• On the buy-side of the industry, quantitative research is another hot area. Buy-side firms are becoming increasingly complex and taking quantitative and research workflows in-house, requiring a greater adoption of enterprise data management solutions. Systematic, rules-based, and automated approaches to data analysis are now the norm rather than the exception. Such approaches require the ingestion and joining of large and disparate data sets that detail company balance sheets, performance forecasts, and other alternative data sets. Analysis is run over the historical data, sometimes going back decades. These processes are run daily for various use cases, for example, to rebalance portfolios and determine portfolio risk, and they are run ad hoc to research new theories and ideas or create new financial products. All of this requires an enormous amount of data and compute capacity.
  • And finally, there are ESG—environmental, social and corporate governance—issues. Climate change, diversity, and human rights as well as business ethics and corporate governance are at the forefront of public and political attention. ESG issues are integral to identifying and properly evaluating investment risks. ESG scores have become as important as traditional financial metrics when evaluating company performance. There has been a rapid increase in demand for the inclusion of ESG data sets to support a number of use cases, for example, to create finalized per-company ESG scores for analysis—either as a filter to select in/out securities from the tradable universe or to create multi-factor portfolios with ESG as a factor for a new set of regulatory obligations. SFDR aims to ensure that investors have the disclosures they need to make investment choices that are in line with their sustainability goals. ESG integration is still a relatively new concept and there is a lack of standardization in data reporting. Snowflake is working to bring more data on board and make it more frictionless to integrate ESG data and scores.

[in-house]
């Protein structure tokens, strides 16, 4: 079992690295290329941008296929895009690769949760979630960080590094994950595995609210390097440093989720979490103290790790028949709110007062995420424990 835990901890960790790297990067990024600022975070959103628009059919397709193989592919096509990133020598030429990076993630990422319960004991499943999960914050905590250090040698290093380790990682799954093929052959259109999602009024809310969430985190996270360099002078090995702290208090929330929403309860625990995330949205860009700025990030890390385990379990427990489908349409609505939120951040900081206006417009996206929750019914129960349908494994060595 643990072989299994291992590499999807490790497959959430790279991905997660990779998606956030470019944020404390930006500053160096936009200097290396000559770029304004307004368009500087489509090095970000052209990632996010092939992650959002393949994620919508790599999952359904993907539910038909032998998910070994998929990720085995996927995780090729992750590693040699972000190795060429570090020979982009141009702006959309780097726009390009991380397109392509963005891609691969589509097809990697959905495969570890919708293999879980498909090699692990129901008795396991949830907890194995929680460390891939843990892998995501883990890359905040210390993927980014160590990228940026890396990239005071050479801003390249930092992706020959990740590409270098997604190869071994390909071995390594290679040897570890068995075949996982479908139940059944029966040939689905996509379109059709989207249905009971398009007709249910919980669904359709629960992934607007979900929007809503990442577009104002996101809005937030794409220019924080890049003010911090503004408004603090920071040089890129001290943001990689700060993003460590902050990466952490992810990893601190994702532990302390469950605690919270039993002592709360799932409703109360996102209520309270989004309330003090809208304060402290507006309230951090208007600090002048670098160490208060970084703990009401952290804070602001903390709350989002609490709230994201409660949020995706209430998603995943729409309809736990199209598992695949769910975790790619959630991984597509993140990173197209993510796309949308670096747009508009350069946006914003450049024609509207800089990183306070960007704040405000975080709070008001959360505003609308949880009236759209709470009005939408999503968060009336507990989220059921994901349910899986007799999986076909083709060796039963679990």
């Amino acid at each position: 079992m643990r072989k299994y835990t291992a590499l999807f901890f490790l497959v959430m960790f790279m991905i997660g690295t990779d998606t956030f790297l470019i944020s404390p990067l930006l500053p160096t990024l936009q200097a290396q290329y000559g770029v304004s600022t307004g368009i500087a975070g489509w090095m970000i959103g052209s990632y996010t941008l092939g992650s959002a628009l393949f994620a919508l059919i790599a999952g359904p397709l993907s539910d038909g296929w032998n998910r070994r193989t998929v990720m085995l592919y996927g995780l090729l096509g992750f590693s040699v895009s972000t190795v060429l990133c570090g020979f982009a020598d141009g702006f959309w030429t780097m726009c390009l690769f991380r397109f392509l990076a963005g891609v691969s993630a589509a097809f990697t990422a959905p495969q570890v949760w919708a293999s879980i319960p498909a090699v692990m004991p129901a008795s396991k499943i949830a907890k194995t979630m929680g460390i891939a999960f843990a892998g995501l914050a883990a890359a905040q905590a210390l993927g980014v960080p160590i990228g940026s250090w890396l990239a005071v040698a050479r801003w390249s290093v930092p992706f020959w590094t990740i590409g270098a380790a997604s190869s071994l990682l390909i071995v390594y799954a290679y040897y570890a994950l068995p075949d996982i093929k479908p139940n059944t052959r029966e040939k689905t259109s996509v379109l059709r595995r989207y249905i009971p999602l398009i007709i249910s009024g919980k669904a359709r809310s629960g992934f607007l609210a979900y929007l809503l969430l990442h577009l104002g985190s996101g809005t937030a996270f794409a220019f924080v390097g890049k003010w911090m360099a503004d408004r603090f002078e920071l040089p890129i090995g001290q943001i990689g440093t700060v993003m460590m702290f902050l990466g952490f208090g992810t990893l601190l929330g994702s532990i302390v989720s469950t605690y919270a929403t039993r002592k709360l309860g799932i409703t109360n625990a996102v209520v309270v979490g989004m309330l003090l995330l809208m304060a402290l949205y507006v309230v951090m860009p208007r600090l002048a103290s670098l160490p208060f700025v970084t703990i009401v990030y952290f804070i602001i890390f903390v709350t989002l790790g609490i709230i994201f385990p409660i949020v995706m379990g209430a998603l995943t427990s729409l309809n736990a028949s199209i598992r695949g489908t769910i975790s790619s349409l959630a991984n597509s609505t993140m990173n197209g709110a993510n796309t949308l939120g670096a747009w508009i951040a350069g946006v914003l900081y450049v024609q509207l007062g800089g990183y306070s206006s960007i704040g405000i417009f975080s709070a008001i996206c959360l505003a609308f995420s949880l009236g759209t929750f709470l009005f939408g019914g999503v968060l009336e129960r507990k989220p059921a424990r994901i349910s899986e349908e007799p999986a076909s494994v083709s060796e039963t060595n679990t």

It’s easy to see why, with personalization, regulation, quantitative research, and new workflows, the financial services industry is ripe for cloud transformation. Snowflake’s Data Cloud enables customers to aggregate and crunch large amounts of data together, apply short bursts of intermittent computation, and simplify the creation of analytics and reporting in new and exciting ways.

 

 

Authored by

Vimal Venkatram, Managing Director, India at Snowflake

Disclaimer: The views expressed in this article are those of the author and do not necessarily reflect the views of the Economic Times – ET Edge Insights, its management, or its members